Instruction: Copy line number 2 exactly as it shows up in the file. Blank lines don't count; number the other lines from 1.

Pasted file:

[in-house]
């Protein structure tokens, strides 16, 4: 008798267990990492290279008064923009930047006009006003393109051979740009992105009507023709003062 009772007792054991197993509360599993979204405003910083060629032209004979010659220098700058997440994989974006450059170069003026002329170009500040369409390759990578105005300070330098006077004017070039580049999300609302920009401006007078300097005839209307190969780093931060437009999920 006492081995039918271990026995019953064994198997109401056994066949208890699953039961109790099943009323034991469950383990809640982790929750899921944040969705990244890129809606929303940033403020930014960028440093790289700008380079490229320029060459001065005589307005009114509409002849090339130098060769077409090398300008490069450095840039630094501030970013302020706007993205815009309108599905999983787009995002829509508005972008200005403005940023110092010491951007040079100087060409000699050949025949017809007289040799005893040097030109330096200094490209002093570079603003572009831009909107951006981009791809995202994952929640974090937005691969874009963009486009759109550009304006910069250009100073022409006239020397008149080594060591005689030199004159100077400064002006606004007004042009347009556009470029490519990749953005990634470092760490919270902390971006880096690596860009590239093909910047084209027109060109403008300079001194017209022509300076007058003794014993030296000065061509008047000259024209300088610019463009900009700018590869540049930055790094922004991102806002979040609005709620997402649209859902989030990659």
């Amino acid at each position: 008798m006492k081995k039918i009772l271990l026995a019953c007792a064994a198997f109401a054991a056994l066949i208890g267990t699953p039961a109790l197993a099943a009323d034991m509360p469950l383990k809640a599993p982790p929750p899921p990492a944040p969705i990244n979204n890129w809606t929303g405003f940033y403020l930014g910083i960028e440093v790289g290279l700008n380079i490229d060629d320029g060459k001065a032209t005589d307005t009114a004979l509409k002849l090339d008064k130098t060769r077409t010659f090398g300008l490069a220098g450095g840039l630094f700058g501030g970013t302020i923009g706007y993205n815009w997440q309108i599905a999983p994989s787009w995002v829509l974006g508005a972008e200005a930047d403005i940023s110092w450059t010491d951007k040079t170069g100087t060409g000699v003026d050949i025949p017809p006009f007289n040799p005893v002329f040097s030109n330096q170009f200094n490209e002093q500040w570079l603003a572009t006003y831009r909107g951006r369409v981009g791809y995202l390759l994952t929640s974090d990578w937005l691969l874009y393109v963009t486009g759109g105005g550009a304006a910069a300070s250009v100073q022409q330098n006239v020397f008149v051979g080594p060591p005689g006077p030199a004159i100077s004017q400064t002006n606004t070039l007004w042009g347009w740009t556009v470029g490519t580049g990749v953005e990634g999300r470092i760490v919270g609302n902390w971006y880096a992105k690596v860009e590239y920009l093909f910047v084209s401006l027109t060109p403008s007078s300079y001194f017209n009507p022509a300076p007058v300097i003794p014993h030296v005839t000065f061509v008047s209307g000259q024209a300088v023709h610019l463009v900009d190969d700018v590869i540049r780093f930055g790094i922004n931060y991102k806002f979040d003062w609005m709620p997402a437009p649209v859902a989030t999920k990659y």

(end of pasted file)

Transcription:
């Protein structure tokens, strides 16, 4: 008798267990990492290279008064923009930047006009006003393109051979740009992105009507023709003062 009772007792054991197993509360599993979204405003910083060629032209004979010659220098700058997440994989974006450059170069003026002329170009500040369409390759990578105005300070330098006077004017070039580049999300609302920009401006007078300097005839209307190969780093931060437009999920 006492081995039918271990026995019953064994198997109401056994066949208890699953039961109790099943009323034991469950383990809640982790929750899921944040969705990244890129809606929303940033403020930014960028440093790289700008380079490229320029060459001065005589307005009114509409002849090339130098060769077409090398300008490069450095840039630094501030970013302020706007993205815009309108599905999983787009995002829509508005972008200005403005940023110092010491951007040079100087060409000699050949025949017809007289040799005893040097030109330096200094490209002093570079603003572009831009909107951006981009791809995202994952929640974090937005691969874009963009486009759109550009304006910069250009100073022409006239020397008149080594060591005689030199004159100077400064002006606004007004042009347009556009470029490519990749953005990634470092760490919270902390971006880096690596860009590239093909910047084209027109060109403008300079001194017209022509300076007058003794014993030296000065061509008047000259024209300088610019463009900009700018590869540049930055790094922004991102806002979040609005709620997402649209859902989030990659």